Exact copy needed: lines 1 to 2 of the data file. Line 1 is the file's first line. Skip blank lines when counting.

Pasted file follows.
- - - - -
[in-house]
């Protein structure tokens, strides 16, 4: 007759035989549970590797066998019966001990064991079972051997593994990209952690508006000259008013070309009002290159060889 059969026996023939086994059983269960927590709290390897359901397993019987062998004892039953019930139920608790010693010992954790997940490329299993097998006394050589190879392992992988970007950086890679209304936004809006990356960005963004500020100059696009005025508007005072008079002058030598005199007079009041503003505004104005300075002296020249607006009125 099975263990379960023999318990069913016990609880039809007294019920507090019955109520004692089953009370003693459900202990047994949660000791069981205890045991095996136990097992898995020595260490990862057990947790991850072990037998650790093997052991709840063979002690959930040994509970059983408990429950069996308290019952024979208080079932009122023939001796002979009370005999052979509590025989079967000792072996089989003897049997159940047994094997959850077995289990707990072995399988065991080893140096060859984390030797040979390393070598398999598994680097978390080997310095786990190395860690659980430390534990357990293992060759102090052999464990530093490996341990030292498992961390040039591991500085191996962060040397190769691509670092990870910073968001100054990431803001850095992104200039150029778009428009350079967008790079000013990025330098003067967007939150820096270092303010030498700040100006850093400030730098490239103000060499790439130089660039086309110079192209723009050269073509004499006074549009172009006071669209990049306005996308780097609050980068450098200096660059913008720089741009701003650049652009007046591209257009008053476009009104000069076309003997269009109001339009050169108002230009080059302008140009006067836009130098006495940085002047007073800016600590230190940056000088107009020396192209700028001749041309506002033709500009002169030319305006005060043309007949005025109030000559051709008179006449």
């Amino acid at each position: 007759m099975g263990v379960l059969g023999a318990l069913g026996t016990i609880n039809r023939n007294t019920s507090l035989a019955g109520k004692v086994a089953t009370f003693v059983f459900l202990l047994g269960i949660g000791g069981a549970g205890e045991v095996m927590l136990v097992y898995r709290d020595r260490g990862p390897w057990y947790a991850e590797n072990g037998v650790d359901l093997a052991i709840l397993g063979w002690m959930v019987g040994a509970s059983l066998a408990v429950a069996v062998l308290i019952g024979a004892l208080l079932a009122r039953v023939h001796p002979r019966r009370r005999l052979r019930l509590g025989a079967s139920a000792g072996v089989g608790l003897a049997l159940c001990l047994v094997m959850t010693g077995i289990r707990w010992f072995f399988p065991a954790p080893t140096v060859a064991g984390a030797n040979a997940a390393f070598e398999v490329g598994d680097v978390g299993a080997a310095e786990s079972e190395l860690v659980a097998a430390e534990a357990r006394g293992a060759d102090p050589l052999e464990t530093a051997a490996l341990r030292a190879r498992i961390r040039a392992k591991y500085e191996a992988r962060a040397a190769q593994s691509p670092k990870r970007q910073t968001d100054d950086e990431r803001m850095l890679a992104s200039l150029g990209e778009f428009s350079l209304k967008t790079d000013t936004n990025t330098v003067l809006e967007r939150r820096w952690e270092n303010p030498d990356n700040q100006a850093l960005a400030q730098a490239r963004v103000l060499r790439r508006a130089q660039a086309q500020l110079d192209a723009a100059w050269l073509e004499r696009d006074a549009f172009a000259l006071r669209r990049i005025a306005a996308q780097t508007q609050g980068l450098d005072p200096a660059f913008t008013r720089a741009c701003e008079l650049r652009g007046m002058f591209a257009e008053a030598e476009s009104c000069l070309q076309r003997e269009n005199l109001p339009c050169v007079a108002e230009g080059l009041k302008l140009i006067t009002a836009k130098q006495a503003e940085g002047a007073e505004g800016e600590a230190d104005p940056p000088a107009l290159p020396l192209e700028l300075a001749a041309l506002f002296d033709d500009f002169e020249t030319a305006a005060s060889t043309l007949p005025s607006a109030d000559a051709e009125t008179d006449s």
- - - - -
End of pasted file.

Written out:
[in-house]
């Protein structure tokens, strides 16, 4: 007759035989549970590797066998019966001990064991079972051997593994990209952690508006000259008013070309009002290159060889 059969026996023939086994059983269960927590709290390897359901397993019987062998004892039953019930139920608790010693010992954790997940490329299993097998006394050589190879392992992988970007950086890679209304936004809006990356960005963004500020100059696009005025508007005072008079002058030598005199007079009041503003505004104005300075002296020249607006009125 099975263990379960023999318990069913016990609880039809007294019920507090019955109520004692089953009370003693459900202990047994949660000791069981205890045991095996136990097992898995020595260490990862057990947790991850072990037998650790093997052991709840063979002690959930040994509970059983408990429950069996308290019952024979208080079932009122023939001796002979009370005999052979509590025989079967000792072996089989003897049997159940047994094997959850077995289990707990072995399988065991080893140096060859984390030797040979390393070598398999598994680097978390080997310095786990190395860690659980430390534990357990293992060759102090052999464990530093490996341990030292498992961390040039591991500085191996962060040397190769691509670092990870910073968001100054990431803001850095992104200039150029778009428009350079967008790079000013990025330098003067967007939150820096270092303010030498700040100006850093400030730098490239103000060499790439130089660039086309110079192209723009050269073509004499006074549009172009006071669209990049306005996308780097609050980068450098200096660059913008720089741009701003650049652009007046591209257009008053476009009104000069076309003997269009109001339009050169108002230009080059302008140009006067836009130098006495940085002047007073800016600590230190940056000088107009020396192209700028001749041309506002033709500009002169030319305006005060043309007949005025109030000559051709008179006449």